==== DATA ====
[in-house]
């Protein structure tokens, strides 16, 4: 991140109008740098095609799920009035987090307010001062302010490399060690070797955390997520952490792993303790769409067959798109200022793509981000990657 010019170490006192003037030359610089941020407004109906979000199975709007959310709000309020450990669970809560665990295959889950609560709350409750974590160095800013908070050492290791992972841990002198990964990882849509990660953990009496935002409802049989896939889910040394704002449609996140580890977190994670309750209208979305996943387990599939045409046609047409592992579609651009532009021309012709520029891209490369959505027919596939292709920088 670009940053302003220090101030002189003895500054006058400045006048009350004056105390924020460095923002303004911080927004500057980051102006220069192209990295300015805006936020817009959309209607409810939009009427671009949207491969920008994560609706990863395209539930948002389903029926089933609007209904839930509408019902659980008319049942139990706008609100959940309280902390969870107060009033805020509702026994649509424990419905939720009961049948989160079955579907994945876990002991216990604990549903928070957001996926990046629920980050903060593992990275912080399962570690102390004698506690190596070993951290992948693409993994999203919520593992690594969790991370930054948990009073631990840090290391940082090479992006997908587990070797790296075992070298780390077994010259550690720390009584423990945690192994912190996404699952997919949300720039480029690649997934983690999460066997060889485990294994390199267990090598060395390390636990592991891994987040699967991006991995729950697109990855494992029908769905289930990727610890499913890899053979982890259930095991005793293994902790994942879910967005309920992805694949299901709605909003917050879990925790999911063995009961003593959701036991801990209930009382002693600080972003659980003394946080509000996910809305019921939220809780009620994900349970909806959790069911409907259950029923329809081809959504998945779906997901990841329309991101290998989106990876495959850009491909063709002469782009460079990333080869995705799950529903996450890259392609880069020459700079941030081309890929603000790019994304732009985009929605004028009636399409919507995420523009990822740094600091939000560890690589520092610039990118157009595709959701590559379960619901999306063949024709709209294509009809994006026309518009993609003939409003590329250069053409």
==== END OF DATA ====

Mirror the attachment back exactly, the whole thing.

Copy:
[in-house]
């Protein structure tokens, strides 16, 4: 991140109008740098095609799920009035987090307010001062302010490399060690070797955390997520952490792993303790769409067959798109200022793509981000990657 010019170490006192003037030359610089941020407004109906979000199975709007959310709000309020450990669970809560665990295959889950609560709350409750974590160095800013908070050492290791992972841990002198990964990882849509990660953990009496935002409802049989896939889910040394704002449609996140580890977190994670309750209208979305996943387990599939045409046609047409592992579609651009532009021309012709520029891209490369959505027919596939292709920088 670009940053302003220090101030002189003895500054006058400045006048009350004056105390924020460095923002303004911080927004500057980051102006220069192209990295300015805006936020817009959309209607409810939009009427671009949207491969920008994560609706990863395209539930948002389903029926089933609007209904839930509408019902659980008319049942139990706008609100959940309280902390969870107060009033805020509702026994649509424990419905939720009961049948989160079955579907994945876990002991216990604990549903928070957001996926990046629920980050903060593992990275912080399962570690102390004698506690190596070993951290992948693409993994999203919520593992690594969790991370930054948990009073631990840090290391940082090479992006997908587990070797790296075992070298780390077994010259550690720390009584423990945690192994912190996404699952997919949300720039480029690649997934983690999460066997060889485990294994390199267990090598060395390390636990592991891994987040699967991006991995729950697109990855494992029908769905289930990727610890499913890899053979982890259930095991005793293994902790994942879910967005309920992805694949299901709605909003917050879990925790999911063995009961003593959701036991801990209930009382002693600080972003659980003394946080509000996910809305019921939220809780009620994900349970909806959790069911409907259950029923329809081809959504998945779906997901990841329309991101290998989106990876495959850009491909063709002469782009460079990333080869995705799950529903996450890259392609880069020459700079941030081309890929603000790019994304732009985009929605004028009636399409919507995420523009990822740094600091939000560890690589520092610039990118157009595709959701590559379960619901999306063949024709709209294509009809994006026309518009993609003939409003590329250069053409």